A hairdresser generally works in the commercial sector, offering a range of services and treatments to the hair for individual clients. There is a direct relationship between the nature and quality of the service required, and the payment made by the client. Therefore the hairdresser has a continuing responsibility to work professionally and interactively with the client in order to give satisfaction and thus maintain and grow the business. Hairdressing is closely associated with other parts of the service sector, and with the many products that support it, normally for commercial purposes.
Hairdressing also has an important therapeutic role in supporting individuals’ self- esteem and confidence. It also helps to relieve the effects of illness, and can aid recovery.
The hairdresser works in diverse environments including large, medium, small, or mobile salons, client homes and in product companies and training institution, film and television productions, theatre, wig work, hair replacement, technicians, session stylists and product research and design. He or she may offer a wide range of services, including cutting, colouring, styling, chemical reformation and special hair treatments. Alternatively, the hairdresser may specialize, for example by becoming either a men’s or ladies’ hairdresser, or a colourist. Irrespective of this, work organization and management, communication and client care, the ability to analyse hair types and conditions, and to work safely and to manufacturers’ instructions, are the universal attributes of the outstanding hairdresser. In a mobile labour market, the hairdresser may work in teams, or alone, or in both from time to time. Whatever the structure of the work, the trained and experienced hairdresser takes on a high level of personal responsibility and autonomy. From safeguarding the health and wellbeing of the client through scrupulous attention to safe working, to achieving exceptional effects for special occasions, every treatment matters and mistakes are largely irreversible.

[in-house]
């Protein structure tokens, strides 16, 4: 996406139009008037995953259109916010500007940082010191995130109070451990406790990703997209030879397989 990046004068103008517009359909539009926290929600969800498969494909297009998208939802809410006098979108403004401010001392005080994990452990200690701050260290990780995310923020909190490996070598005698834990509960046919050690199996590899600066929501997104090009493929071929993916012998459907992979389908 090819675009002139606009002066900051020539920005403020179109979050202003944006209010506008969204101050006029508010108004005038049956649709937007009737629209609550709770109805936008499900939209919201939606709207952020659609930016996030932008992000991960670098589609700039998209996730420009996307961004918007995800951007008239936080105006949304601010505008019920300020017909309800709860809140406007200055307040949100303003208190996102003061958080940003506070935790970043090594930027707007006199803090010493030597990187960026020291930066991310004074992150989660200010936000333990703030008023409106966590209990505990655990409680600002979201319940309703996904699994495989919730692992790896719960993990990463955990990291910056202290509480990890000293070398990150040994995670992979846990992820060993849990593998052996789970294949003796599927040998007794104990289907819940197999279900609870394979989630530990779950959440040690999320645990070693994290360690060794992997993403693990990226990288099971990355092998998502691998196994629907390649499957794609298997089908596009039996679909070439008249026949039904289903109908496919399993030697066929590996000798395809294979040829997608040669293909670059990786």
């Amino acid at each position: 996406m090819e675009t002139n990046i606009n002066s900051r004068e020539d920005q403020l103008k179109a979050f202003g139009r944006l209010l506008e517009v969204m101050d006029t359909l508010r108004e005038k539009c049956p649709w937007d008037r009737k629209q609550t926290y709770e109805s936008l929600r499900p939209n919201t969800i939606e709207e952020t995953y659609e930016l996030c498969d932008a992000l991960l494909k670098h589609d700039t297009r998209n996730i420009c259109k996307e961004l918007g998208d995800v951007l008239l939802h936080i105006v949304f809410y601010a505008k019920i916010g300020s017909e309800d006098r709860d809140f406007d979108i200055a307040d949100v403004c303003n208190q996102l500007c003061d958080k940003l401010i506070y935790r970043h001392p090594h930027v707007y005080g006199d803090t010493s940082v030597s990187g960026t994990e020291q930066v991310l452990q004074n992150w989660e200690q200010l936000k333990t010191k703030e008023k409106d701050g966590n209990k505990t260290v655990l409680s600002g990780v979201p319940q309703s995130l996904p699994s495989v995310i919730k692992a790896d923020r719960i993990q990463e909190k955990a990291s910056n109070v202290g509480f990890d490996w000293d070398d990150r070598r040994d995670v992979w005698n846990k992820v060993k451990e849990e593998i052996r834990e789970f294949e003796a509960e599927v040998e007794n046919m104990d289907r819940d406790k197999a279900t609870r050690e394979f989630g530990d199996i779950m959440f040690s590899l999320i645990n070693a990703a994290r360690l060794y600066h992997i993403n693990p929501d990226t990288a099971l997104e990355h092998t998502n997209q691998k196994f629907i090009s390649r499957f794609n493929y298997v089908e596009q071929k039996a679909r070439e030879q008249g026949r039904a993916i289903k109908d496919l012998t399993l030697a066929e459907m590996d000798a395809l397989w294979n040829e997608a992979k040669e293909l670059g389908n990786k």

With the globalization of visual imagery, the worldwide market in hair and beauty products, and the international mobility of people, the hairdresser faces rapidly expanding opportunities and challenges. For the talented hairdresser there are many commercial and international opportunities; however, these carry with them the need to understand and work with diverse cultures, trends and hair types. The diversity of skills associated with hairdressing is therefore likely to expand, with the WorldSkills Competition reflecting the skills and attributes of the most outward looking and talented entrants to the sector.
The WorldSkills Standards Specification specifies the knowledge, understanding and specific skills that underpin international best practice in technical and vocational performance. It should reflect a shared global understanding of what the associated work role(s) or occupation(s) represent for industry and business.
WorldSkills São Paulo 2015
Su Gyeong Kim
Airul Firham Che Amran
WorldSkills Leipzig 2013
Jin Hee Kweon
WorldSkills London 2011
Won Jeong Lee
View all Hairdressing photos on Flickr.